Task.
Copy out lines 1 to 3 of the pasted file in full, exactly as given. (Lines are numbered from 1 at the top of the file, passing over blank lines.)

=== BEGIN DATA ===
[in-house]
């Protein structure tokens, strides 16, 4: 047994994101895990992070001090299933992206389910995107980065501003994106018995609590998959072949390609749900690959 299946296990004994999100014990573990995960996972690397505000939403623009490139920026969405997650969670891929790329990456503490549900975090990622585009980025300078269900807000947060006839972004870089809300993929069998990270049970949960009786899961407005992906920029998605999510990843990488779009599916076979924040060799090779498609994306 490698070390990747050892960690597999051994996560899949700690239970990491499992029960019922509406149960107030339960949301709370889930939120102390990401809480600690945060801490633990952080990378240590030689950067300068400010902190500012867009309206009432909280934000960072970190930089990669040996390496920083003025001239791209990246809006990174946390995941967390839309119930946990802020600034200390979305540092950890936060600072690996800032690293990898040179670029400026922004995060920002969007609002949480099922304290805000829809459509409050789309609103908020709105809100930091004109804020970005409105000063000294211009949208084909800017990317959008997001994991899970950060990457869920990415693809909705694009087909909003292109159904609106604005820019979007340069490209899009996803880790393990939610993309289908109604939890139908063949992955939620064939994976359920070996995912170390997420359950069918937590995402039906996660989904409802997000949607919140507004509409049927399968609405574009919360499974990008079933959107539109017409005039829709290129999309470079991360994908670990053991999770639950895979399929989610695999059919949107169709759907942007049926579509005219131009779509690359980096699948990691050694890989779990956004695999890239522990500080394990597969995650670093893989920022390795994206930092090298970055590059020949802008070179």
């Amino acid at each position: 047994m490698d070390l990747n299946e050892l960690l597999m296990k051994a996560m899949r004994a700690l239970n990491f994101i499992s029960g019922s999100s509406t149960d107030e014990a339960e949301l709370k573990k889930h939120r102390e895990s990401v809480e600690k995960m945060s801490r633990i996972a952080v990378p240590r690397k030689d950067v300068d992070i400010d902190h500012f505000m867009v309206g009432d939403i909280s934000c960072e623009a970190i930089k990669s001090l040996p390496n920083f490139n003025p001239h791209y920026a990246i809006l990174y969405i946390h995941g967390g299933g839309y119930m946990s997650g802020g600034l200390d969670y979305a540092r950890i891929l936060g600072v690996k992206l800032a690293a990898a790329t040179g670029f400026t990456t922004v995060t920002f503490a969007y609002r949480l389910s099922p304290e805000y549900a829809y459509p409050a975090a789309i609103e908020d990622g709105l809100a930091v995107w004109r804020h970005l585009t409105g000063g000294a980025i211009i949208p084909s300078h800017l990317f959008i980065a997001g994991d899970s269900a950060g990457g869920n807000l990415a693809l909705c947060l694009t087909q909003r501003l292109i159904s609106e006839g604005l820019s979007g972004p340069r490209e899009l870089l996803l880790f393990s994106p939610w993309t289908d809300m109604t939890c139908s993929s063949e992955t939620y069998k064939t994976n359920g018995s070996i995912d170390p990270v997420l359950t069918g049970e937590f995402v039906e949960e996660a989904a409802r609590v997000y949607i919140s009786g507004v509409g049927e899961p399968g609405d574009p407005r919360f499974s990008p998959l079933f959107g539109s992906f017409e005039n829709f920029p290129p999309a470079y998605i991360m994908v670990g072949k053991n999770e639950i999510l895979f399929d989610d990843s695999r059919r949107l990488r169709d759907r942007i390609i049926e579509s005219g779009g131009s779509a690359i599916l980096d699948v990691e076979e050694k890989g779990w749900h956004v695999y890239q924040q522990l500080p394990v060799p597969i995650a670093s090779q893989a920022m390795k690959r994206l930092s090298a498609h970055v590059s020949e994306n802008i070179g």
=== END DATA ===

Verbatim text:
[in-house]
């Protein structure tokens, strides 16, 4: 047994994101895990992070001090299933992206389910995107980065501003994106018995609590998959072949390609749900690959 299946296990004994999100014990573990995960996972690397505000939403623009490139920026969405997650969670891929790329990456503490549900975090990622585009980025300078269900807000947060006839972004870089809300993929069998990270049970949960009786899961407005992906920029998605999510990843990488779009599916076979924040060799090779498609994306 490698070390990747050892960690597999051994996560899949700690239970990491499992029960019922509406149960107030339960949301709370889930939120102390990401809480600690945060801490633990952080990378240590030689950067300068400010902190500012867009309206009432909280934000960072970190930089990669040996390496920083003025001239791209990246809006990174946390995941967390839309119930946990802020600034200390979305540092950890936060600072690996800032690293990898040179670029400026922004995060920002969007609002949480099922304290805000829809459509409050789309609103908020709105809100930091004109804020970005409105000063000294211009949208084909800017990317959008997001994991899970950060990457869920990415693809909705694009087909909003292109159904609106604005820019979007340069490209899009996803880790393990939610993309289908109604939890139908063949992955939620064939994976359920070996995912170390997420359950069918937590995402039906996660989904409802997000949607919140507004509409049927399968609405574009919360499974990008079933959107539109017409005039829709290129999309470079991360994908670990053991999770639950895979399929989610695999059919949107169709759907942007049926579509005219131009779509690359980096699948990691050694890989779990956004695999890239522990500080394990597969995650670093893989920022390795994206930092090298970055590059020949802008070179």
């Amino acid at each position: 047994m490698d070390l990747n299946e050892l960690l597999m296990k051994a996560m899949r004994a700690l239970n990491f994101i499992s029960g019922s999100s509406t149960d107030e014990a339960e949301l709370k573990k889930h939120r102390e895990s990401v809480e600690k995960m945060s801490r633990i996972a952080v990378p240590r690397k030689d950067v300068d992070i400010d902190h500012f505000m867009v309206g009432d939403i909280s934000c960072e623009a970190i930089k990669s001090l040996p390496n920083f490139n003025p001239h791209y920026a990246i809006l990174y969405i946390h995941g967390g299933g839309y119930m946990s997650g802020g600034l200390d969670y979305a540092r950890i891929l936060g600072v690996k992206l800032a690293a990898a790329t040179g670029f400026t990456t922004v995060t920002f503490a969007y609002r949480l389910s099922p304290e805000y549900a829809y459509p409050a975090a789309i609103e908020d990622g709105l809100a930091v995107w004109r804020h970005l585009t409105g000063g000294a980025i211009i949208p084909s300078h800017l990317f959008i980065a997001g994991d899970s269900a950060g990457g869920n807000l990415a693809l909705c947060l694009t087909q909003r501003l292109i159904s609106e006839g604005l820019s979007g972004p340069r490209e899009l870089l996803l880790f393990s994106p939610w993309t289908d809300m109604t939890c139908s993929s063949e992955t939620y069998k064939t994976n359920g018995s070996i995912d170390p990270v997420l359950t069918g049970e937590f995402v039906e949960e996660a989904a409802r609590v997000y949607i919140s009786g507004v509409g049927e899961p399968g609405d574009p407005r919360f499974s990008p998959l079933f959107g539109s992906f017409e005039n829709f920029p290129p999309a470079y998605i991360m994908v670990g072949k053991n999770e639950i999510l895979f399929d989610d990843s695999r059919r949107l990488r169709d759907r942007i390609i049926e579509s005219g779009g131009s779509a690359i599916l980096d699948v990691e076979e050694k890989g779990w749900h956004v695999y890239q924040q522990l500080p394990v060799p597969i995650a670093s090779q893989a920022m390795k690959r994206l930092s090298a498609h970055v590059s020949e994306n802008i070179g």